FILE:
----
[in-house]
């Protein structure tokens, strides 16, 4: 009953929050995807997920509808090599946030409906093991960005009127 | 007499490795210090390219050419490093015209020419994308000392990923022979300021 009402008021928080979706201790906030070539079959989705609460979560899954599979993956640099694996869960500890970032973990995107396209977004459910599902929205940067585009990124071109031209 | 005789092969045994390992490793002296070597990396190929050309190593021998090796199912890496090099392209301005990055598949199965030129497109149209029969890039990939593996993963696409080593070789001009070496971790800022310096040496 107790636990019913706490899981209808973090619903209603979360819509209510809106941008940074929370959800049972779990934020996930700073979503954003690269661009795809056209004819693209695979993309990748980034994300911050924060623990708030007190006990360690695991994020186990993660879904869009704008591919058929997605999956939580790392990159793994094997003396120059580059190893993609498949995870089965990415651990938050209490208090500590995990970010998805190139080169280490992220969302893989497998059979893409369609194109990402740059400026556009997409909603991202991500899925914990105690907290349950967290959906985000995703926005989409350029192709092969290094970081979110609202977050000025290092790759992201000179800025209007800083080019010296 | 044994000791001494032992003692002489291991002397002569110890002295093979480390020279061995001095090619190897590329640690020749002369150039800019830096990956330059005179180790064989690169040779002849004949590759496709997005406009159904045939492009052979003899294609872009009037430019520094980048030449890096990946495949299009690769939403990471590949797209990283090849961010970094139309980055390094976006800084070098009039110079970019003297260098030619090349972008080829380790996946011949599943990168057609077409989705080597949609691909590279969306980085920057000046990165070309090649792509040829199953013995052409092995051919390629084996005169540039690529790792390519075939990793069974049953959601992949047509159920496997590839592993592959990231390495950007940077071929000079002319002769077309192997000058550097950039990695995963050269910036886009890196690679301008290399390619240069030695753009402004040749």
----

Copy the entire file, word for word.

[in-house]
């Protein structure tokens, strides 16, 4: 009953929050995807997920509808090599946030409906093991960005009127 | 007499490795210090390219050419490093015209020419994308000392990923022979300021 009402008021928080979706201790906030070539079959989705609460979560899954599979993956640099694996869960500890970032973990995107396209977004459910599902929205940067585009990124071109031209 | 005789092969045994390992490793002296070597990396190929050309190593021998090796199912890496090099392209301005990055598949199965030129497109149209029969890039990939593996993963696409080593070789001009070496971790800022310096040496 107790636990019913706490899981209808973090619903209603979360819509209510809106941008940074929370959800049972779990934020996930700073979503954003690269661009795809056209004819693209695979993309990748980034994300911050924060623990708030007190006990360690695991994020186990993660879904869009704008591919058929997605999956939580790392990159793994094997003396120059580059190893993609498949995870089965990415651990938050209490208090500590995990970010998805190139080169280490992220969302893989497998059979893409369609194109990402740059400026556009997409909603991202991500899925914990105690907290349950967290959906985000995703926005989409350029192709092969290094970081979110609202977050000025290092790759992201000179800025209007800083080019010296 | 044994000791001494032992003692002489291991002397002569110890002295093979480390020279061995001095090619190897590329640690020749002369150039800019830096990956330059005179180790064989690169040779002849004949590759496709997005406009159904045939492009052979003899294609872009009037430019520094980048030449890096990946495949299009690769939403990471590949797209990283090849961010970094139309980055390094976006800084070098009039110079970019003297260098030619090349972008080829380790996946011949599943990168057609077409989705080597949609691909590279969306980085920057000046990165070309090649792509040829199953013995052409092995051919390629084996005169540039690529790792390519075939990793069974049953959601992949047509159920496997590839592993592959990231390495950007940077071929000079002319002769077309192997000058550097950039990695995963050269910036886009890196690679301008290399390619240069030695753009402004040749």